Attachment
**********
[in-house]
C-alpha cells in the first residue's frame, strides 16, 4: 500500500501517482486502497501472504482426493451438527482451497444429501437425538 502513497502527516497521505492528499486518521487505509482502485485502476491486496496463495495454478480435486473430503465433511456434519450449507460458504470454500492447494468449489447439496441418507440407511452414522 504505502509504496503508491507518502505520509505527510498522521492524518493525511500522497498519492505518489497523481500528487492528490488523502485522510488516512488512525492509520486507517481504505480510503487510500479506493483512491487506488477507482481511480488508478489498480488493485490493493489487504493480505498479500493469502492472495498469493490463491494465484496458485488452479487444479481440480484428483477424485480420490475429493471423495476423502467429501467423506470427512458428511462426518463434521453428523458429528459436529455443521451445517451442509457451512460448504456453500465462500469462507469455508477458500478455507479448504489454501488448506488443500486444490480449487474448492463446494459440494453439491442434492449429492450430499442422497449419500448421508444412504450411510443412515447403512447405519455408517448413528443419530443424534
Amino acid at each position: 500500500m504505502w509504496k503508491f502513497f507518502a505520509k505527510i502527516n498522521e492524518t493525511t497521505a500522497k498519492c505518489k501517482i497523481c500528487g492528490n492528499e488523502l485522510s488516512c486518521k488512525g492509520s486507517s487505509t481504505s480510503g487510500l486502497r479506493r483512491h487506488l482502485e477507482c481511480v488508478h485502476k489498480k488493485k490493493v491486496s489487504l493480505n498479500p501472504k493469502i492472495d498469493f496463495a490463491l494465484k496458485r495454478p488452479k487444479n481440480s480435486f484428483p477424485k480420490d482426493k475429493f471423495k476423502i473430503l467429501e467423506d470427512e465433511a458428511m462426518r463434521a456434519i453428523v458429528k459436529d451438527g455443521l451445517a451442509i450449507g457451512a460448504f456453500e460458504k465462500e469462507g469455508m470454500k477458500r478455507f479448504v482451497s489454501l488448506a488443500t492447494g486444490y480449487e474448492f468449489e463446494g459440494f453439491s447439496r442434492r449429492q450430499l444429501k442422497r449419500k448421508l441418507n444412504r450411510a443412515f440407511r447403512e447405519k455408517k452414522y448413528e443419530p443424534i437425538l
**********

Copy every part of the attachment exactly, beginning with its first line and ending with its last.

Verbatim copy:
[in-house]
C-alpha cells in the first residue's frame, strides 16, 4: 500500500501517482486502497501472504482426493451438527482451497444429501437425538 502513497502527516497521505492528499486518521487505509482502485485502476491486496496463495495454478480435486473430503465433511456434519450449507460458504470454500492447494468449489447439496441418507440407511452414522 504505502509504496503508491507518502505520509505527510498522521492524518493525511500522497498519492505518489497523481500528487492528490488523502485522510488516512488512525492509520486507517481504505480510503487510500479506493483512491487506488477507482481511480488508478489498480488493485490493493489487504493480505498479500493469502492472495498469493490463491494465484496458485488452479487444479481440480484428483477424485480420490475429493471423495476423502467429501467423506470427512458428511462426518463434521453428523458429528459436529455443521451445517451442509457451512460448504456453500465462500469462507469455508477458500478455507479448504489454501488448506488443500486444490480449487474448492463446494459440494453439491442434492449429492450430499442422497449419500448421508444412504450411510443412515447403512447405519455408517448413528443419530443424534
Amino acid at each position: 500500500m504505502w509504496k503508491f502513497f507518502a505520509k505527510i502527516n498522521e492524518t493525511t497521505a500522497k498519492c505518489k501517482i497523481c500528487g492528490n492528499e488523502l485522510s488516512c486518521k488512525g492509520s486507517s487505509t481504505s480510503g487510500l486502497r479506493r483512491h487506488l482502485e477507482c481511480v488508478h485502476k489498480k488493485k490493493v491486496s489487504l493480505n498479500p501472504k493469502i492472495d498469493f496463495a490463491l494465484k496458485r495454478p488452479k487444479n481440480s480435486f484428483p477424485k480420490d482426493k475429493f471423495k476423502i473430503l467429501e467423506d470427512e465433511a458428511m462426518r463434521a456434519i453428523v458429528k459436529d451438527g455443521l451445517a451442509i450449507g457451512a460448504f456453500e460458504k465462500e469462507g469455508m470454500k477458500r478455507f479448504v482451497s489454501l488448506a488443500t492447494g486444490y480449487e474448492f468449489e463446494g459440494f453439491s447439496r442434492r449429492q450430499l444429501k442422497r449419500k448421508l441418507n444412504r450411510a443412515f440407511r447403512e447405519k455408517k452414522y448413528e443419530p443424534i437425538l